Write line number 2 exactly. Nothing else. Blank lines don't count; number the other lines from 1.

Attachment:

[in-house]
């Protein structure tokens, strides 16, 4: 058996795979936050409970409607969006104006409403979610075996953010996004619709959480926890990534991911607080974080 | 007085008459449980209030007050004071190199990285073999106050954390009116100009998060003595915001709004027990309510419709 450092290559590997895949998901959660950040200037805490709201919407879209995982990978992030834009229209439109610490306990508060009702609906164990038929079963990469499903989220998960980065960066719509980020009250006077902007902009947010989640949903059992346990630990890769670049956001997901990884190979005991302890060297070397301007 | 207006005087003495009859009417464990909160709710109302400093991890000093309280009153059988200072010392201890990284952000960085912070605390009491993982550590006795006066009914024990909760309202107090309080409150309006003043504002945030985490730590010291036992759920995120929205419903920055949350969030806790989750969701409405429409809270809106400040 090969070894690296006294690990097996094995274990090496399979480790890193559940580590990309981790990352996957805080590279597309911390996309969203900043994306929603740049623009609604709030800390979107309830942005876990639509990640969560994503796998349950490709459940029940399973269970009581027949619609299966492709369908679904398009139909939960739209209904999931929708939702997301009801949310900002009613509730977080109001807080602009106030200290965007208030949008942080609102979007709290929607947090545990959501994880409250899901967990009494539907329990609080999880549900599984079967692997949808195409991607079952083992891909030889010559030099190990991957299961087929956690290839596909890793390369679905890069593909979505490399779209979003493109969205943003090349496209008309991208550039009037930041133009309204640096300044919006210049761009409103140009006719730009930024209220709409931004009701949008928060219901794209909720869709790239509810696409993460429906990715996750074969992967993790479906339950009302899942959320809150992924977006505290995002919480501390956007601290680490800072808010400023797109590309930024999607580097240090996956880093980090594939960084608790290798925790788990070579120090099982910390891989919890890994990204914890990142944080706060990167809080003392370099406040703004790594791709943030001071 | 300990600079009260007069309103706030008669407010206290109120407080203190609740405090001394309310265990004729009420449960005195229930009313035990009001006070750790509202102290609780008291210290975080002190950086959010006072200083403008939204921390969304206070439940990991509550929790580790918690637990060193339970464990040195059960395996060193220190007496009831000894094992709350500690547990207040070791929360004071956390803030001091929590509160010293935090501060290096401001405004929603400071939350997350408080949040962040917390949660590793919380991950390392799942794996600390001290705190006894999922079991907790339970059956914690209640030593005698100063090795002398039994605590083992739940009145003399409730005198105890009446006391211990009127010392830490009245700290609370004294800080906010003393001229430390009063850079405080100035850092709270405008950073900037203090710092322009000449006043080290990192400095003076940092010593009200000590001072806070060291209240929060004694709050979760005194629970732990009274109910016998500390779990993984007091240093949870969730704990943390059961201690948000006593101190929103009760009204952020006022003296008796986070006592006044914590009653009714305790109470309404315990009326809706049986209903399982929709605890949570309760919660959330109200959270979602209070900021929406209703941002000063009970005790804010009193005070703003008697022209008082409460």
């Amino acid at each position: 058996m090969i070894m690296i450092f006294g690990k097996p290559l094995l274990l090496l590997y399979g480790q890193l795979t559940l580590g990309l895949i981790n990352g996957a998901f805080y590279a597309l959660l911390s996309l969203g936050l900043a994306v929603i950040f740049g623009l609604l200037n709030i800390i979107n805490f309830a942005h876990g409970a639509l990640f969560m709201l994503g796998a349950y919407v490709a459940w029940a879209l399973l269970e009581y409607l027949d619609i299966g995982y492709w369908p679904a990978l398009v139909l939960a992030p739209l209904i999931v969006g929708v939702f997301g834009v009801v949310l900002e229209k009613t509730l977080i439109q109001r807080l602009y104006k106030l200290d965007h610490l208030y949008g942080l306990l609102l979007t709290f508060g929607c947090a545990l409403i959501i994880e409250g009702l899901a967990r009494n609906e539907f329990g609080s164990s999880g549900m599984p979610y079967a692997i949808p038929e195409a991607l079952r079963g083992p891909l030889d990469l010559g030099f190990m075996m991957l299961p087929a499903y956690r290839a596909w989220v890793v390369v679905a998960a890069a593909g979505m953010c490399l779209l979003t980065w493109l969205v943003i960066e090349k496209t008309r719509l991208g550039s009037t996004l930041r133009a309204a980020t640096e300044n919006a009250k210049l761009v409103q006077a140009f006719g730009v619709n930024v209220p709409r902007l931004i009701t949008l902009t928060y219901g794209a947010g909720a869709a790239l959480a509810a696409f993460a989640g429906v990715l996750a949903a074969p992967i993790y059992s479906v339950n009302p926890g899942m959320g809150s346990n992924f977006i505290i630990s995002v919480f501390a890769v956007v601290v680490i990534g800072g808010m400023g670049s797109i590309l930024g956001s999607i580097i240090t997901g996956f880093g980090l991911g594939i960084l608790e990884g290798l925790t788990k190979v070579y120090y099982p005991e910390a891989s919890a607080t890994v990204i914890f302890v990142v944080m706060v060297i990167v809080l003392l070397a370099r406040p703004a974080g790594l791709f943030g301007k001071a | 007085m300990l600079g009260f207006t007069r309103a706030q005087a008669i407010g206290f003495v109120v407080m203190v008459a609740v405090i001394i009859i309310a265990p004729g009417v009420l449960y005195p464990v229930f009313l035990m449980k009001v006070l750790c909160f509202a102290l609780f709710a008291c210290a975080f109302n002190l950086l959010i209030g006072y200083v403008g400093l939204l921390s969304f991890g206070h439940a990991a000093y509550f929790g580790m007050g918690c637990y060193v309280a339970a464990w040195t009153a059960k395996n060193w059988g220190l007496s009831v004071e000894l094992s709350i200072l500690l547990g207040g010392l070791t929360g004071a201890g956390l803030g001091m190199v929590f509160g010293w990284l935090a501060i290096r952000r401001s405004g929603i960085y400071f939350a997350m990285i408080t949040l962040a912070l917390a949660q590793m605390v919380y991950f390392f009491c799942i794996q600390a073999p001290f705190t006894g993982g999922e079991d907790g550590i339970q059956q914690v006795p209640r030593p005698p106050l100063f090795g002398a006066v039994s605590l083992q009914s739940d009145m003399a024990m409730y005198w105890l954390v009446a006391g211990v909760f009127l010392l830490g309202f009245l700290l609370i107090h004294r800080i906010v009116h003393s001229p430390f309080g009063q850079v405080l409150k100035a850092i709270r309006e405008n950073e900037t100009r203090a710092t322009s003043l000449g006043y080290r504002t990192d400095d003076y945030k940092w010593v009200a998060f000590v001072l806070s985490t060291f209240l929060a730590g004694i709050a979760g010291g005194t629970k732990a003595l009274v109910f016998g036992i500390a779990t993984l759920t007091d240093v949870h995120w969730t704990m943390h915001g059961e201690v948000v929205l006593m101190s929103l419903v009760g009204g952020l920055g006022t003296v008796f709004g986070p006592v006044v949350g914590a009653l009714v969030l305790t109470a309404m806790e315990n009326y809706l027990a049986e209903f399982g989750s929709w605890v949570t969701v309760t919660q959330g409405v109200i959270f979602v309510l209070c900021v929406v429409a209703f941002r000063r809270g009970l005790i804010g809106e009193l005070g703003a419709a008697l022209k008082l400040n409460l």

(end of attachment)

């Protein structure tokens, strides 16, 4: 058996795979936050409970409607969006104006409403979610075996953010996004619709959480926890990534991911607080974080 | 007085008459449980209030007050004071190199990285073999106050954390009116100009998060003595915001709004027990309510419709 450092290559590997895949998901959660950040200037805490709201919407879209995982990978992030834009229209439109610490306990508060009702609906164990038929079963990469499903989220998960980065960066719509980020009250006077902007902009947010989640949903059992346990630990890769670049956001997901990884190979005991302890060297070397301007 | 207006005087003495009859009417464990909160709710109302400093991890000093309280009153059988200072010392201890990284952000960085912070605390009491993982550590006795006066009914024990909760309202107090309080409150309006003043504002945030985490730590010291036992759920995120929205419903920055949350969030806790989750969701409405429409809270809106400040 090969070894690296006294690990097996094995274990090496399979480790890193559940580590990309981790990352996957805080590279597309911390996309969203900043994306929603740049623009609604709030800390979107309830942005876990639509990640969560994503796998349950490709459940029940399973269970009581027949619609299966492709369908679904398009139909939960739209209904999931929708939702997301009801949310900002009613509730977080109001807080602009106030200290965007208030949008942080609102979007709290929607947090545990959501994880409250899901967990009494539907329990609080999880549900599984079967692997949808195409991607079952083992891909030889010559030099190990991957299961087929956690290839596909890793390369679905890069593909979505490399779209979003493109969205943003090349496209008309991208550039009037930041133009309204640096300044919006210049761009409103140009006719730009930024209220709409931004009701949008928060219901794209909720869709790239509810696409993460429906990715996750074969992967993790479906339950009302899942959320809150992924977006505290995002919480501390956007601290680490800072808010400023797109590309930024999607580097240090996956880093980090594939960084608790290798925790788990070579120090099982910390891989919890890994990204914890990142944080706060990167809080003392370099406040703004790594791709943030001071 | 300990600079009260007069309103706030008669407010206290109120407080203190609740405090001394309310265990004729009420449960005195229930009313035990009001006070750790509202102290609780008291210290975080002190950086959010006072200083403008939204921390969304206070439940990991509550929790580790918690637990060193339970464990040195059960395996060193220190007496009831000894094992709350500690547990207040070791929360004071956390803030001091929590509160010293935090501060290096401001405004929603400071939350997350408080949040962040917390949660590793919380991950390392799942794996600390001290705190006894999922079991907790339970059956914690209640030593005698100063090795002398039994605590083992739940009145003399409730005198105890009446006391211990009127010392830490009245700290609370004294800080906010003393001229430390009063850079405080100035850092709270405008950073900037203090710092322009000449006043080290990192400095003076940092010593009200000590001072806070060291209240929060004694709050979760005194629970732990009274109910016998500390779990993984007091240093949870969730704990943390059961201690948000006593101190929103009760009204952020006022003296008796986070006592006044914590009653009714305790109470309404315990009326809706049986209903399982929709605890949570309760919660959330109200959270979602209070900021929406209703941002000063009970005790804010009193005070703003008697022209008082409460």